Report of Major Charles Zagonyi, Fremont's Body-Guard.*
SPRINGFIELD, October 28, 1861.
SIR: According to the order of Major-General Fremont, I left the camp south of Pomme de Terre River on Thursday, the 24th instant, at 8.30 p.m., and proceeded towards Springfield. About 8 miles from that place I captured five men belonging to picket guard and foraging parties. A sixth escaped and gave the alarm to the rebels. I reached Springfield, a distance of 51 miles, at 3 p.m. on the 25th. Knowing that the enemy was apprised of our coming, I made a detour of 5 miles, to attack from another side; but instead of finding the enemy in their old camp, I came suddenly upon them, drawn up in line of battle, as I emerged from a wood near the Mount Vernon road. The place was too confined for me to form my men. I had to pass 250 yards down a lane and take down a rail fence at the end of it, form in their camp, and make the first charge. My men belonging to the Body-Guard amounted to 150, and were exposed from the moment we wounded the lane to a murderous cross-fire. Our first charge was completely successful. Half of my command charged upon the infantry and the remainder upon the cavalry, breaking their line at every point. The infantry retired into a thick wood, where it was impossible to follow them. The cavalry fled in all directions through the town. I rallied, and charged through the streets in all directions about twenty times, clearing the town and neighborhood, returning at last to the court-house, where I raised the flag of one of my companies, liberated the prisoners, and united my men, which now amounted to 70, the rest being scattered or lost. As it was nearly dark I retired, in order not to run the risk of sacrificing the remainder of my men, who were exhausted with the labors of the march and the battle. Twenty men, with a corporal, who were without horses, took possession of the town, collected the wounded and placed them in the hospital, picked up the dead, ordered out the Home Guard, and preserved order throughout the next day.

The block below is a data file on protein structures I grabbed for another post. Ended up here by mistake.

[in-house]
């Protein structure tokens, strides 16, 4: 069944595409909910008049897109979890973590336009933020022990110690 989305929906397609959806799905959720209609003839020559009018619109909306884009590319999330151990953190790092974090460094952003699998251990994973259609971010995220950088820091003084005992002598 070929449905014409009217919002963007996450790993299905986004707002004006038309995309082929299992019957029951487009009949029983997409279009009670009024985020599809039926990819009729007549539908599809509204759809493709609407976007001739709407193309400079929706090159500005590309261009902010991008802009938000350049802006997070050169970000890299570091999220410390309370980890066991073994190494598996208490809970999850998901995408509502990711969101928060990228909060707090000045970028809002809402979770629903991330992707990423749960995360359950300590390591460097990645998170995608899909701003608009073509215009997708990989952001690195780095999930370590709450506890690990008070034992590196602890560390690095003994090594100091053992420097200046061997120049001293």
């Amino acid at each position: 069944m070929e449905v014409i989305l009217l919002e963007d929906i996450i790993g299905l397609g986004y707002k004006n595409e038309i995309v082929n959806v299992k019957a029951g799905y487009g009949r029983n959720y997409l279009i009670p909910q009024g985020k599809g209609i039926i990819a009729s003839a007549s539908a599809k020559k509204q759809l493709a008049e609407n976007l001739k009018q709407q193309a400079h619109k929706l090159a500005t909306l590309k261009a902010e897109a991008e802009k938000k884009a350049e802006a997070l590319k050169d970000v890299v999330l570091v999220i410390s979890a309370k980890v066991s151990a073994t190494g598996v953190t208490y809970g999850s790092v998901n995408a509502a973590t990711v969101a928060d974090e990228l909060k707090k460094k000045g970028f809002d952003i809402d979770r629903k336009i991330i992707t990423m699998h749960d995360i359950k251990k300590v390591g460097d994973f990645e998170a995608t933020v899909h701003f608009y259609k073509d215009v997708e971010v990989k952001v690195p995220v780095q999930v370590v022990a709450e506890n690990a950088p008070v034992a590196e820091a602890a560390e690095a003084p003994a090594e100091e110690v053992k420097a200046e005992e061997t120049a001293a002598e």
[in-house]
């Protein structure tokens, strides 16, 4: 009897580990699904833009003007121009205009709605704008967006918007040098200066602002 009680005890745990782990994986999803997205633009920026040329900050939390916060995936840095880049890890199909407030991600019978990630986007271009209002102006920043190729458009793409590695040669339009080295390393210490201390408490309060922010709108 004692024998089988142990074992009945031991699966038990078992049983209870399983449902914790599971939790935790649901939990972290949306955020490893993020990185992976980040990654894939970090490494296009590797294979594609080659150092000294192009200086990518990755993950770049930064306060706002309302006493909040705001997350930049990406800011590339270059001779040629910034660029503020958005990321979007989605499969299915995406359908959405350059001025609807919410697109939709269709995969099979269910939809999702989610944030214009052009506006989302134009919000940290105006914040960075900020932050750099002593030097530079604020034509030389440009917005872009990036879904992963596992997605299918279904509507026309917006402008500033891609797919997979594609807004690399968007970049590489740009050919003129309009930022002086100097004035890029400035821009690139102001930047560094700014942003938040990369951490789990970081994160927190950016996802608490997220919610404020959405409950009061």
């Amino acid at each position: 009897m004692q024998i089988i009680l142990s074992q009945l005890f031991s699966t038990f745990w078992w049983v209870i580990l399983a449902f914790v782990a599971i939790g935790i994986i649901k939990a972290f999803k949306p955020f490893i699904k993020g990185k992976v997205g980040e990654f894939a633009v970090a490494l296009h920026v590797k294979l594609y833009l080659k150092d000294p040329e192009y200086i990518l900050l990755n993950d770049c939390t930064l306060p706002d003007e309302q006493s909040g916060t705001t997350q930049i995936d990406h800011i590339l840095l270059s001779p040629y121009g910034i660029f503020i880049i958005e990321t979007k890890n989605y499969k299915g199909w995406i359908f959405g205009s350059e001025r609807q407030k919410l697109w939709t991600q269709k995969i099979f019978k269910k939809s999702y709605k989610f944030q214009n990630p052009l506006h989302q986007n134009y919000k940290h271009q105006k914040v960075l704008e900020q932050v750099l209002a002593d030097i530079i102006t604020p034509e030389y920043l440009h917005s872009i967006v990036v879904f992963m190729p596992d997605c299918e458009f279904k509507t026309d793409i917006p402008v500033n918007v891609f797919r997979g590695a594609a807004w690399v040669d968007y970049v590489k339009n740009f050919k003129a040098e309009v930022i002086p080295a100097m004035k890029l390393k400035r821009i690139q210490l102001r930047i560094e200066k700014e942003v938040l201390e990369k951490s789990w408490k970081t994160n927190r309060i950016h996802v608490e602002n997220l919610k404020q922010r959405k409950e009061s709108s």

On the 27th, at 5 o'clock a.m., I arrived again in the city, and from the statements of citizens, scouts, and prisoners [the latter being Union soldiers placed in front of the enemy's ranks to be shot at], I ascertained that the rebel strength, as arrayed to receive our first charge, was 2,100 men. They had concentrated all the forces in the city to receive us. From the beginning to the end the Body-Guard behaved with the most unparalleled bravery and coolness. I have seen battles and cavalry charges before, but I never imagined that a body of men could endure and accomplish so much in the face of such a fearful disadvantage. At the cry of "Fremont and the Union," which was raised at every charge, they dashed forward repeatedly in perfect order and with resistless energy. Many of my officers, non-commissioned officers, and privates had three or even four horses killed under them, capturing new ones from the enemy. I cannot mention any names without doing great injustice to my command. Many performed acts of heroism. Not one but did his whole duty.
Our loss is as follows:
Killed-Corporals, 6; privates, 9. Wounded-Officers, 4; non-commissioned officers, 7; privates, 16. Missing-Sergeant, 1; Corporal 1, privates, 8. Total loss, 52.
*See also inclosures to No. 1.